For University of Washington atmospheric scientists Robert Charlson and Theodore Anderson, co-investigators on the CALIPSO satellite's science team, there are two key parts to the research: determining the effects of aerosols on climate in cloudy skies and in clear skies.
"Much of the Earth is covered by broken clouds. If you look down at any big patch of clouds, often you will see that it is really made up of broken clouds," said Charlson, a UW atmospheric sciences professor. "That suggests that there could be an intermediate state between clear and cloudy conditions that has a considerable effect on climate, and it appears to be very sensitive to changes in aerosol levels."
Aerosols are tiny particles suspended in the air, such as bits of dusty ash from volcanoes, smoke and haze from combustion, soil dust from desert storms and salt from evaporating sea spray. They float in the atmosphere, absorbing some sunlight and reflecting some back into space, but no one knows just how much effect they have globally. Charlson and Anderson say that remains one of the biggest unanswered questions about human-induced climate change.
Scientists around the world hope to begin getting answers from the Cloud-Aerosol Lidar and Infrared Pathfinder Satellite Observation satellite, dubbed CALIPSO, which was launched from Vandenberg Air Force Base in California on April 28. Since then its instruments have been preparing to collect detailed information. It is flying in a formation called the A-Train, a lineup of six satellites, each gathering different information about the Earth's atmosphere. CALIPSO is fourth in the formation, traveling just a few seconds behind a satellite called CloudSat, which was launched on the same rocket and will provide radar data on thick clouds, complementing CALIPSO's lidar data on thin clouds and aerosols.
Satellites for many years have produced pictures showing the Earth swathed in clouds. More recent instruments also pick out aerosol plumes from dust storms, forest fires, industrial pollution and the like. Those data mainly provide a two-dimensional perspective, with no precise information about the altitude of the clouds and aerosols. A long-standing goal of aerosol scientists has been to develop space-based lidar, a measuring tool like radar that uses laser light rather than radio waves. Lidar allows specific altitudes of clouds and aerosols to be determined within about 100 feet, a revolutionary advance on traditional satellite capabilities.
Satellite lidar, first demonstrated on a 1994 space shuttle mission, was fully implemented in 2003 on NASA's Ice Cloud and Land Elevation Satellite, which is providing a wealth of new data. Now, with CALIPSO's entry into the A-Train formation, scientists will have access to continuous lidar data at the same time as they see data from more than a dozen other advanced satellite instruments, each examining a different aspect of the atmospheric system.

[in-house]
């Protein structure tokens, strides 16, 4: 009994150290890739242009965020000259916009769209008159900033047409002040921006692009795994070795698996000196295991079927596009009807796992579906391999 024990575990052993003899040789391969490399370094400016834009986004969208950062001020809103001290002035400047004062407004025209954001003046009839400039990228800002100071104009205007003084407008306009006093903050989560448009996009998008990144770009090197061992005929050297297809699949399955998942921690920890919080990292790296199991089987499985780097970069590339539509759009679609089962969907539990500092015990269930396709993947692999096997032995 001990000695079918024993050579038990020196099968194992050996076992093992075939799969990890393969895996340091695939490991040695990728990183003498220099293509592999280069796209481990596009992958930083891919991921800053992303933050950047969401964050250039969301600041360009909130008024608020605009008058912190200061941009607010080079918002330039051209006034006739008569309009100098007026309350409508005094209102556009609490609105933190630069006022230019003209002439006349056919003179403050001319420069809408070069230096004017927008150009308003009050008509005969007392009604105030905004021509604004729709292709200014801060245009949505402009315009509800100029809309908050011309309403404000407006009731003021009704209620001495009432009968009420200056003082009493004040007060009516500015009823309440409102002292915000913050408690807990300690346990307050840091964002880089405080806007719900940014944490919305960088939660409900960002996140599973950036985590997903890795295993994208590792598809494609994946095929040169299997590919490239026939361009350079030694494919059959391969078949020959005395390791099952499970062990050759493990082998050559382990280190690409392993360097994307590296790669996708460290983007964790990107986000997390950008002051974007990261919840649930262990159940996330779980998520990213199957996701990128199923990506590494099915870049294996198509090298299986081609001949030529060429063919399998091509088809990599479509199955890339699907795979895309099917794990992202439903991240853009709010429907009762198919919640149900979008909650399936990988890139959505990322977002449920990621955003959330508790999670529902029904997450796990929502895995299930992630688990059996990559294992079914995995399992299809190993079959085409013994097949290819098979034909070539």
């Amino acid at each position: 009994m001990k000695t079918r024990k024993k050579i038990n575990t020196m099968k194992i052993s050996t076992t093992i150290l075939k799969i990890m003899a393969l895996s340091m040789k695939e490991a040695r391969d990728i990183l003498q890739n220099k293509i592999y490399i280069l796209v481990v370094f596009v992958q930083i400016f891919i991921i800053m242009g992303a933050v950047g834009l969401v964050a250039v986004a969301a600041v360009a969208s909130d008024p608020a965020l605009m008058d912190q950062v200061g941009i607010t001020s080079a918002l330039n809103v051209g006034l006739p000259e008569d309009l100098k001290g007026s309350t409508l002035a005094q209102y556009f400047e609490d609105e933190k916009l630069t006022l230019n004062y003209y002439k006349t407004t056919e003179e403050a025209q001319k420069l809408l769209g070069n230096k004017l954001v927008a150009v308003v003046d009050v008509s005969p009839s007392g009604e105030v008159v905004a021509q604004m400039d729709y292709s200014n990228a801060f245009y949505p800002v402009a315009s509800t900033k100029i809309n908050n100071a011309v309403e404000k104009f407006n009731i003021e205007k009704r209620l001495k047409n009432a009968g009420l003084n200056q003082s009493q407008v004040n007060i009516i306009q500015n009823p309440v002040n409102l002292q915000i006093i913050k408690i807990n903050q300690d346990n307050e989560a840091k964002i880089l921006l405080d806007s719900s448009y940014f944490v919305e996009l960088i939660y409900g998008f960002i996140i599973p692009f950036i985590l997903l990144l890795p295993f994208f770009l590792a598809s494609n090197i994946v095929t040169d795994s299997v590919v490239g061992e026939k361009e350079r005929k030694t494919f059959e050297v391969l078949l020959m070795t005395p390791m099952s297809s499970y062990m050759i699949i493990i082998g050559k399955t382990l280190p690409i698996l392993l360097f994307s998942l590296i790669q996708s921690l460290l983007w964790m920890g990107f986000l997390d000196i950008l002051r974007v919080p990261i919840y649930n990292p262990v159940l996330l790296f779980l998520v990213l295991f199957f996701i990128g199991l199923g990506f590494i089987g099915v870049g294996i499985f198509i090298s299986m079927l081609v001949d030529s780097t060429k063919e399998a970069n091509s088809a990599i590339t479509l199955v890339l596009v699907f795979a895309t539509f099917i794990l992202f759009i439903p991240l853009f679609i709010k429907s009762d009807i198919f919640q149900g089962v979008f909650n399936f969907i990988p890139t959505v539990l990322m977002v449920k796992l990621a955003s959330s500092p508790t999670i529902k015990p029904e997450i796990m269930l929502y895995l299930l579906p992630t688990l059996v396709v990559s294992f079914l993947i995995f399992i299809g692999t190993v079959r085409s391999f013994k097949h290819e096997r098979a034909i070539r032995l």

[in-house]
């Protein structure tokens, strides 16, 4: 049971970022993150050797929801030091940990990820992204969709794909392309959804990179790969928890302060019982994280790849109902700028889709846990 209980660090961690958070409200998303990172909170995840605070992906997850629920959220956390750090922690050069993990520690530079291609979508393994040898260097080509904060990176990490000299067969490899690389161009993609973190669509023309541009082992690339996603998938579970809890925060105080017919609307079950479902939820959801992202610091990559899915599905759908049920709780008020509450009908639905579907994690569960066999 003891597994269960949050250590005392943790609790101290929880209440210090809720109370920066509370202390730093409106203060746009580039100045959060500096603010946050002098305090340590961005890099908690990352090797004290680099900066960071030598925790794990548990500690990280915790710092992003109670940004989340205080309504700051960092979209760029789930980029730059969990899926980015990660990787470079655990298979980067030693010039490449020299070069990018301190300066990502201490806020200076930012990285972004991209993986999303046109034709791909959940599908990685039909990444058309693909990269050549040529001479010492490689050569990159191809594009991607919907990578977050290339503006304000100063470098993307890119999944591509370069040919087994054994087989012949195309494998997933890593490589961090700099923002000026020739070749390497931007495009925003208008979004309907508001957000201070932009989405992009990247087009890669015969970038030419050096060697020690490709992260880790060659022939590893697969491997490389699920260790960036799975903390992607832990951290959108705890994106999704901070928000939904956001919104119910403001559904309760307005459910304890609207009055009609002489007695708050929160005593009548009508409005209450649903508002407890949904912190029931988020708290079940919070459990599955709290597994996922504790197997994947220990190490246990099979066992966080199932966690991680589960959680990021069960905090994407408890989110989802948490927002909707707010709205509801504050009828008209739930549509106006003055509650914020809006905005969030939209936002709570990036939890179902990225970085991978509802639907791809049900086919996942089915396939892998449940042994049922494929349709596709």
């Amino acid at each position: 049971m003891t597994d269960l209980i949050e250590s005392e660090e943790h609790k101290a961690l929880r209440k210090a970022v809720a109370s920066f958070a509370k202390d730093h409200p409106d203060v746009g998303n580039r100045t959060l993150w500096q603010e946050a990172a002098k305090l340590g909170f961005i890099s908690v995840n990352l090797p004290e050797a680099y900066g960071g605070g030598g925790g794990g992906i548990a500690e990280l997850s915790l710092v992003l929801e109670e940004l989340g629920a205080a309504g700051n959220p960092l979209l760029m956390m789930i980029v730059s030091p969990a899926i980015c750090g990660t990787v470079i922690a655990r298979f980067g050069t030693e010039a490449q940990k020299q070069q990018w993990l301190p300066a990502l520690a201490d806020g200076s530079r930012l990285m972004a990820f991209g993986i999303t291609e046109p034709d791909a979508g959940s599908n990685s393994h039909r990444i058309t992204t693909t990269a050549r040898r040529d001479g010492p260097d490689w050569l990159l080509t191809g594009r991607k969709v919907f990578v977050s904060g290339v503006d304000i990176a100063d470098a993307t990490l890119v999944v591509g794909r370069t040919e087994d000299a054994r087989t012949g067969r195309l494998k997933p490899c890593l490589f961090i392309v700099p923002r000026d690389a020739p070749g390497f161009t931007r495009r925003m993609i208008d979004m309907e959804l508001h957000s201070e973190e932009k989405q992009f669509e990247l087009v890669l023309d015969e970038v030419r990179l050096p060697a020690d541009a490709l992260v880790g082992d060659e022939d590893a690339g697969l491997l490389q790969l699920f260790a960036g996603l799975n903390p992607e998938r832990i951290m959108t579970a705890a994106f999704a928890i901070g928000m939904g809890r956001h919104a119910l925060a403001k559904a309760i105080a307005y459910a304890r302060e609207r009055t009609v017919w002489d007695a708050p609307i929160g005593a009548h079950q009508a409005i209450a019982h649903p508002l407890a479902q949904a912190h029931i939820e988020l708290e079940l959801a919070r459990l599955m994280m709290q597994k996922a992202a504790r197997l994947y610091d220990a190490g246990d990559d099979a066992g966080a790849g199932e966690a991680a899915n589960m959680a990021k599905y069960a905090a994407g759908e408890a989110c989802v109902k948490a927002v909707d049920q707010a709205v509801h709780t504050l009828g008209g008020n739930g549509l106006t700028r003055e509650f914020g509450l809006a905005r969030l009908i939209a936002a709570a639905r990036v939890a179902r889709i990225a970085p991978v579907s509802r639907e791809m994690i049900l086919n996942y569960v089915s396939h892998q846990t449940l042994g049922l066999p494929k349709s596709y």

"For the first time, traditional satellite methods will be supplemented continuously with precise altitude measurements of clouds and haze plumes in the atmosphere," said Anderson. "This is going to greatly advance the space-based study of aerosol-and-cloud interactions because now we will have authoritative knowledge about whether the aerosol layer and the cloud layer seen by traditional instruments are really at the same level in the atmosphere."
Even a seemingly clear sky can have some cloudiness. But lidar can detect it even if it is not readily visible, Charlson said. He and Anderson will focus on determining how much of that "subvisible" cloudiness there is around the world and what its properties are. From that information, they expect to eventually be able to establish the impact on climate change. If these unseen clouds, which they hypothesize are partly caused by high aerosol concentrations, cover only one-tenth of a percent of the Earth's atmosphere the effects would be negligible, Charlson said. But if the coverage is 1 percent it is a concern, and 10 percent coverage "would be a very big deal."
"We suspect it is several percent," he said.
Scientists around the world will be able to use the CALIPSO data, Charlson said, and it will be particularly important to those using computer models in trying to understand the mechanics of climate change and how it is likely to play out in the future.
He noted that the satellite's lidar equipment uses an eye-safe laser that actually might be glimpsed in a hazy sky or on snow cover. It would be visible as a row of green dots about 250 feet across and 800 feet apart, but it could only be seen at night in a very dark sky, most likely from an airplane looking down at snow cover or clouds. To see it, a person would have to know precisely when the satellite will pass a certain spot, and would have to be watching very closely - the satellite will pass at more than 15,000 miles per hour and at an altitude of more than 430 miles. It also is possible that, in hazy conditions at night, the green laser beam might suddenly appear as a flashed row of vertical stripes in the sky.
The mission, in development for more than 10 years, is a collaboration among the National Aeronautics and Space Administration, the Centre National d'Etudes Spatiales of France, the Institut Pierre Simon Laplace in France, Hampton University in Virginia and Ball Aerospace & Technologies Corp. NASA's Langley Research Center is project manager and the Goddard Space Flight Center is providing support. Numerous scientists from around the world are co-investigators and science team members for CALIPSO.
CALIPSO on the Internet: http://www.nasa.gov/calipso
High-resolution image available through this release at http://www.uwnews.org
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